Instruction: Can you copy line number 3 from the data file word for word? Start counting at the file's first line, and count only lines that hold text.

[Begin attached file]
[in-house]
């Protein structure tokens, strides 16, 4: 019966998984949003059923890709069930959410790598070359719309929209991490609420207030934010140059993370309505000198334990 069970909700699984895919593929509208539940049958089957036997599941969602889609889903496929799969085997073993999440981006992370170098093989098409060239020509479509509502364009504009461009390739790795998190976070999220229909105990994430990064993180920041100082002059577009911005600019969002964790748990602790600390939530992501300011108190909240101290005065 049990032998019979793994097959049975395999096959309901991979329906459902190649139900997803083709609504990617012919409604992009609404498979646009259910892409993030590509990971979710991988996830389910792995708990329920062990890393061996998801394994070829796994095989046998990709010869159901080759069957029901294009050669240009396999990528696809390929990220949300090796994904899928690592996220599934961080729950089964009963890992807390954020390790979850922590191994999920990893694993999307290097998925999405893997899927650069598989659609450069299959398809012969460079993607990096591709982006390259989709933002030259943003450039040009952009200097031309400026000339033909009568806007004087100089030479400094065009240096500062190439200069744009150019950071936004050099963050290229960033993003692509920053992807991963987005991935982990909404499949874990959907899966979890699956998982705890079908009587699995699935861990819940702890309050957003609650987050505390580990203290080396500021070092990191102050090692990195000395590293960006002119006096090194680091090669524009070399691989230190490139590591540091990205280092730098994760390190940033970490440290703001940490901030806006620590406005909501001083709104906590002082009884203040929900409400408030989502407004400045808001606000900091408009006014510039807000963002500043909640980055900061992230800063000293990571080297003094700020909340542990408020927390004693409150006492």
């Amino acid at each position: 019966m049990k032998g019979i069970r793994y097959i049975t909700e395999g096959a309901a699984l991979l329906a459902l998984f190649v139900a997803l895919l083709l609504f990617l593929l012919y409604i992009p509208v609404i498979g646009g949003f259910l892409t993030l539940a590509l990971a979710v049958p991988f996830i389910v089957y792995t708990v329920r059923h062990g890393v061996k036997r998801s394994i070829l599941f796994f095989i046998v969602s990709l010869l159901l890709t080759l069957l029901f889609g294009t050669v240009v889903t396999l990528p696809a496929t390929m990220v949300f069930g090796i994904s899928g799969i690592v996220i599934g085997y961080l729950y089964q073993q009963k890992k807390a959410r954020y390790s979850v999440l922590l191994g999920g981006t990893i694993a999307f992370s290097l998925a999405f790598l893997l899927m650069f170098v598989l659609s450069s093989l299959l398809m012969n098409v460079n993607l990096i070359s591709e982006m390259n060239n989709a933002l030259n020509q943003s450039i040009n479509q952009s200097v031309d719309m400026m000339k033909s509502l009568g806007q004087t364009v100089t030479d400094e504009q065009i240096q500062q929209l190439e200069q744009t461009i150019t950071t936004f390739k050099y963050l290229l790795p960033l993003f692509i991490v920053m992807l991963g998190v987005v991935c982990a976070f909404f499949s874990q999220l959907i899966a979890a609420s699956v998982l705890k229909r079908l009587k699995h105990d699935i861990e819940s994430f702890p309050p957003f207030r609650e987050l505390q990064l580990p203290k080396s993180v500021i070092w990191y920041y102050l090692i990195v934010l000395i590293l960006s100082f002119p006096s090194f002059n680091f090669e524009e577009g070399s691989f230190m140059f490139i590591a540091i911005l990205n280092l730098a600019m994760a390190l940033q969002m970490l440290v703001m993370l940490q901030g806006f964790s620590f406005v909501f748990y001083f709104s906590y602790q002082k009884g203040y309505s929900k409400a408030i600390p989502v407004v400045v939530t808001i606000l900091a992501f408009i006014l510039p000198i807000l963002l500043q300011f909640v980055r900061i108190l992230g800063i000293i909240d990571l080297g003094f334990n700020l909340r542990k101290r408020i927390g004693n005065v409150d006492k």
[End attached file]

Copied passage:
């Amino acid at each position: 019966m049990k032998g019979i069970r793994y097959i049975t909700e395999g096959a309901a699984l991979l329906a459902l998984f190649v139900a997803l895919l083709l609504f990617l593929l012919y409604i992009p509208v609404i498979g646009g949003f259910l892409t993030l539940a590509l990971a979710v049958p991988f996830i389910v089957y792995t708990v329920r059923h062990g890393v061996k036997r998801s394994i070829l599941f796994f095989i046998v969602s990709l010869l159901l890709t080759l069957l029901f889609g294009t050669v240009v889903t396999l990528p696809a496929t390929m990220v949300f069930g090796i994904s899928g799969i690592v996220i599934g085997y961080l729950y089964q073993q009963k890992k807390a959410r954020y390790s979850v999440l922590l191994g999920g981006t990893i694993a999307f992370s290097l998925a999405f790598l893997l899927m650069f170098v598989l659609s450069s093989l299959l398809m012969n098409v460079n993607l990096i070359s591709e982006m390259n060239n989709a933002l030259n020509q943003s450039i040009n479509q952009s200097v031309d719309m400026m000339k033909s509502l009568g806007q004087t364009v100089t030479d400094e504009q065009i240096q500062q929209l190439e200069q744009t461009i150019t950071t936004f390739k050099y963050l290229l790795p960033l993003f692509i991490v920053m992807l991963g998190v987005v991935c982990a976070f909404f499949s874990q999220l959907i899966a979890a609420s699956v998982l705890k229909r079908l009587k699995h105990d699935i861990e819940s994430f702890p309050p957003f207030r609650e987050l505390q990064l580990p203290k080396s993180v500021i070092w990191y920041y102050l090692i990195v934010l000395i590293l960006s100082f002119p006096s090194f002059n680091f090669e524009e577009g070399s691989f230190m140059f490139i590591a540091i911005l990205n280092l730098a600019m994760a390190l940033q969002m970490l440290v703001m993370l940490q901030g806006f964790s620590f406005v909501f748990y001083f709104s906590y602790q002082k009884g203040y309505s929900k409400a408030i600390p989502v407004v400045v939530t808001i606000l900091a992501f408009i006014l510039p000198i807000l963002l500043q300011f909640v980055r900061i108190l992230g800063i000293i909240d990571l080297g003094f334990n700020l909340r542990k101290r408020i927390g004693n005065v409150d006492k």